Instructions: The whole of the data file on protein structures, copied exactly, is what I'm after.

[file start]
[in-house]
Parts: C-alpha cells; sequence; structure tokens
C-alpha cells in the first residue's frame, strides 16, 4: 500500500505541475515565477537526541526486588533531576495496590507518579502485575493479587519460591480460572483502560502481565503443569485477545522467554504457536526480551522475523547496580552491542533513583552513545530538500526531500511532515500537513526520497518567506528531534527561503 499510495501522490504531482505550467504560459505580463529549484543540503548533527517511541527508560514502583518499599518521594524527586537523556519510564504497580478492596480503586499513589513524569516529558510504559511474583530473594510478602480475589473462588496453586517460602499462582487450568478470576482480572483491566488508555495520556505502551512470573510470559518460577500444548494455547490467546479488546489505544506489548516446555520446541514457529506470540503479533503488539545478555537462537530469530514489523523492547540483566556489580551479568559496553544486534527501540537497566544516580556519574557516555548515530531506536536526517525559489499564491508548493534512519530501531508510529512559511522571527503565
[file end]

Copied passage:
[in-house]
Parts: C-alpha cells; sequence; structure tokens
C-alpha cells in the first residue's frame, strides 16, 4: 500500500505541475515565477537526541526486588533531576495496590507518579502485575493479587519460591480460572483502560502481565503443569485477545522467554504457536526480551522475523547496580552491542533513583552513545530538500526531500511532515500537513526520497518567506528531534527561503 499510495501522490504531482505550467504560459505580463529549484543540503548533527517511541527508560514502583518499599518521594524527586537523556519510564504497580478492596480503586499513589513524569516529558510504559511474583530473594510478602480475589473462588496453586517460602499462582487450568478470576482480572483491566488508555495520556505502551512470573510470559518460577500444548494455547490467546479488546489505544506489548516446555520446541514457529506470540503479533503488539545478555537462537530469530514489523523492547540483566556489580551479568559496553544486534527501540537497566544516580556519574557516555548515530531506536536526517525559489499564491508548493534512519530501531508510529512559511522571527503565